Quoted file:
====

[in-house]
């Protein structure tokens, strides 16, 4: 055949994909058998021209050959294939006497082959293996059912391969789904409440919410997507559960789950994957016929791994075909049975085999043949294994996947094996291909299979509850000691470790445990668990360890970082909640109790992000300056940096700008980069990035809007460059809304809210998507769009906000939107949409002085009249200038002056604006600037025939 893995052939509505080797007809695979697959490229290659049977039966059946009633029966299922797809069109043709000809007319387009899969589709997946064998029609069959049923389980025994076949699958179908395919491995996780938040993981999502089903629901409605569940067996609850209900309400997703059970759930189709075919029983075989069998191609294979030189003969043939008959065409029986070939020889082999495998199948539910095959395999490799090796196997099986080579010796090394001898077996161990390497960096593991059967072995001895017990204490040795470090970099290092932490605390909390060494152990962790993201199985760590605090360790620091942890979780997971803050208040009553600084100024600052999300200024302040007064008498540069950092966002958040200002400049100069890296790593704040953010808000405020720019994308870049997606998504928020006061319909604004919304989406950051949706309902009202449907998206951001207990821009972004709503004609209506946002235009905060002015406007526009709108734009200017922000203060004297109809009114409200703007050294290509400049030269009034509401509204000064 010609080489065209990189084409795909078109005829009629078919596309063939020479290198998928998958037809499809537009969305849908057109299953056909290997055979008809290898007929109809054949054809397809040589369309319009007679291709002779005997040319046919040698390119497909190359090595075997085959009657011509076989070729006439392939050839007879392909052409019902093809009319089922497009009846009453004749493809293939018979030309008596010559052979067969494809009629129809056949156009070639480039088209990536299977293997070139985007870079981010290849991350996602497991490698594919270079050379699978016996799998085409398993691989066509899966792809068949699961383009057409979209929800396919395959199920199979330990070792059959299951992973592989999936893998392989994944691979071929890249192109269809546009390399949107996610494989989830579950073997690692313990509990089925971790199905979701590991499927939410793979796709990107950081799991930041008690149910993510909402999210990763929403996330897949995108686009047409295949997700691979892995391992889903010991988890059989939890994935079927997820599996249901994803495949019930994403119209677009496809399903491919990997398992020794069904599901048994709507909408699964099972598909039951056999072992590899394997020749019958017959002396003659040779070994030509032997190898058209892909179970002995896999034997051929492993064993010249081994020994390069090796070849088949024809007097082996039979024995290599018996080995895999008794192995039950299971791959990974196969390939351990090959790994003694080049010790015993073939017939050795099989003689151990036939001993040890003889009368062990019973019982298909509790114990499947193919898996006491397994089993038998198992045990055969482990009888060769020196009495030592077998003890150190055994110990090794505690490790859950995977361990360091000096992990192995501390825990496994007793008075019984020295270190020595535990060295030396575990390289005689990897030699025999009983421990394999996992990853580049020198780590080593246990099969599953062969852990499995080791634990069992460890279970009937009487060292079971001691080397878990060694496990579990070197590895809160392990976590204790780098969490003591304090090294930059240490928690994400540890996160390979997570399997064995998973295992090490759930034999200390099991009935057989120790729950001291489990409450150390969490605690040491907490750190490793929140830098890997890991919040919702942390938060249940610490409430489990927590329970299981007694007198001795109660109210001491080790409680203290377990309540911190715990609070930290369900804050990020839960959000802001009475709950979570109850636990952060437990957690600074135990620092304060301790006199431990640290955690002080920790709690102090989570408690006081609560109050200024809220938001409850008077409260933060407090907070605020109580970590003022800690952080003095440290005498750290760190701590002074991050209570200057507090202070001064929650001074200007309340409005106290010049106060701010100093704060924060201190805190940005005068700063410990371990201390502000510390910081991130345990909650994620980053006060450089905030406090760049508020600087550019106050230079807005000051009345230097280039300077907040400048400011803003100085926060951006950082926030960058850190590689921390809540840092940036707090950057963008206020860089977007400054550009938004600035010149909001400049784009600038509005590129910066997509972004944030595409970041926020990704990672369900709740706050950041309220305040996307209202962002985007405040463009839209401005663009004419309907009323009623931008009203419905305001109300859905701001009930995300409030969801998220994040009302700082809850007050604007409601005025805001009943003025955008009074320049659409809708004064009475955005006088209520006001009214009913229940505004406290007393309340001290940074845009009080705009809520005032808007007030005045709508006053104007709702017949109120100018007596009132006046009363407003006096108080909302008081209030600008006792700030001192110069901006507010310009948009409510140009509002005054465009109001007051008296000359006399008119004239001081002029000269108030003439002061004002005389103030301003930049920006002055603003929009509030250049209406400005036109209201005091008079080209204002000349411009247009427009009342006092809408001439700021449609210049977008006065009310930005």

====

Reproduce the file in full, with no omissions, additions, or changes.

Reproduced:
[in-house]
């Protein structure tokens, strides 16, 4: 055949994909058998021209050959294939006497082959293996059912391969789904409440919410997507559960789950994957016929791994075909049975085999043949294994996947094996291909299979509850000691470790445990668990360890970082909640109790992000300056940096700008980069990035809007460059809304809210998507769009906000939107949409002085009249200038002056604006600037025939 893995052939509505080797007809695979697959490229290659049977039966059946009633029966299922797809069109043709000809007319387009899969589709997946064998029609069959049923389980025994076949699958179908395919491995996780938040993981999502089903629901409605569940067996609850209900309400997703059970759930189709075919029983075989069998191609294979030189003969043939008959065409029986070939020889082999495998199948539910095959395999490799090796196997099986080579010796090394001898077996161990390497960096593991059967072995001895017990204490040795470090970099290092932490605390909390060494152990962790993201199985760590605090360790620091942890979780997971803050208040009553600084100024600052999300200024302040007064008498540069950092966002958040200002400049100069890296790593704040953010808000405020720019994308870049997606998504928020006061319909604004919304989406950051949706309902009202449907998206951001207990821009972004709503004609209506946002235009905060002015406007526009709108734009200017922000203060004297109809009114409200703007050294290509400049030269009034509401509204000064 010609080489065209990189084409795909078109005829009629078919596309063939020479290198998928998958037809499809537009969305849908057109299953056909290997055979008809290898007929109809054949054809397809040589369309319009007679291709002779005997040319046919040698390119497909190359090595075997085959009657011509076989070729006439392939050839007879392909052409019902093809009319089922497009009846009453004749493809293939018979030309008596010559052979067969494809009629129809056949156009070639480039088209990536299977293997070139985007870079981010290849991350996602497991490698594919270079050379699978016996799998085409398993691989066509899966792809068949699961383009057409979209929800396919395959199920199979330990070792059959299951992973592989999936893998392989994944691979071929890249192109269809546009390399949107996610494989989830579950073997690692313990509990089925971790199905979701590991499927939410793979796709990107950081799991930041008690149910993510909402999210990763929403996330897949995108686009047409295949997700691979892995391992889903010991988890059989939890994935079927997820599996249901994803495949019930994403119209677009496809399903491919990997398992020794069904599901048994709507909408699964099972598909039951056999072992590899394997020749019958017959002396003659040779070994030509032997190898058209892909179970002995896999034997051929492993064993010249081994020994390069090796070849088949024809007097082996039979024995290599018996080995895999008794192995039950299971791959990974196969390939351990090959790994003694080049010790015993073939017939050795099989003689151990036939001993040890003889009368062990019973019982298909509790114990499947193919898996006491397994089993038998198992045990055969482990009888060769020196009495030592077998003890150190055994110990090794505690490790859950995977361990360091000096992990192995501390825990496994007793008075019984020295270190020595535990060295030396575990390289005689990897030699025999009983421990394999996992990853580049020198780590080593246990099969599953062969852990499995080791634990069992460890279970009937009487060292079971001691080397878990060694496990579990070197590895809160392990976590204790780098969490003591304090090294930059240490928690994400540890996160390979997570399997064995998973295992090490759930034999200390099991009935057989120790729950001291489990409450150390969490605690040491907490750190490793929140830098890997890991919040919702942390938060249940610490409430489990927590329970299981007694007198001795109660109210001491080790409680203290377990309540911190715990609070930290369900804050990020839960959000802001009475709950979570109850636990952060437990957690600074135990620092304060301790006199431990640290955690002080920790709690102090989570408690006081609560109050200024809220938001409850008077409260933060407090907070605020109580970590003022800690952080003095440290005498750290760190701590002074991050209570200057507090202070001064929650001074200007309340409005106290010049106060701010100093704060924060201190805190940005005068700063410990371990201390502000510390910081991130345990909650994620980053006060450089905030406090760049508020600087550019106050230079807005000051009345230097280039300077907040400048400011803003100085926060951006950082926030960058850190590689921390809540840092940036707090950057963008206020860089977007400054550009938004600035010149909001400049784009600038509005590129910066997509972004944030595409970041926020990704990672369900709740706050950041309220305040996307209202962002985007405040463009839209401005663009004419309907009323009623931008009203419905305001109300859905701001009930995300409030969801998220994040009302700082809850007050604007409601005025805001009943003025955008009074320049659409809708004064009475955005006088209520006001009214009913229940505004406290007393309340001290940074845009009080705009809520005032808007007030005045709508006053104007709702017949109120100018007596009132006046009363407003006096108080909302008081209030600008006792700030001192110069901006507010310009948009409510140009509002005054465009109001007051008296000359006399008119004239001081002029000269108030003439002061004002005389103030301003930049920006002055603003929009509030250049209406400005036109209201005091008079080209204002000349411009247009427009009342006092809408001439700021449609210049977008006065009310930005």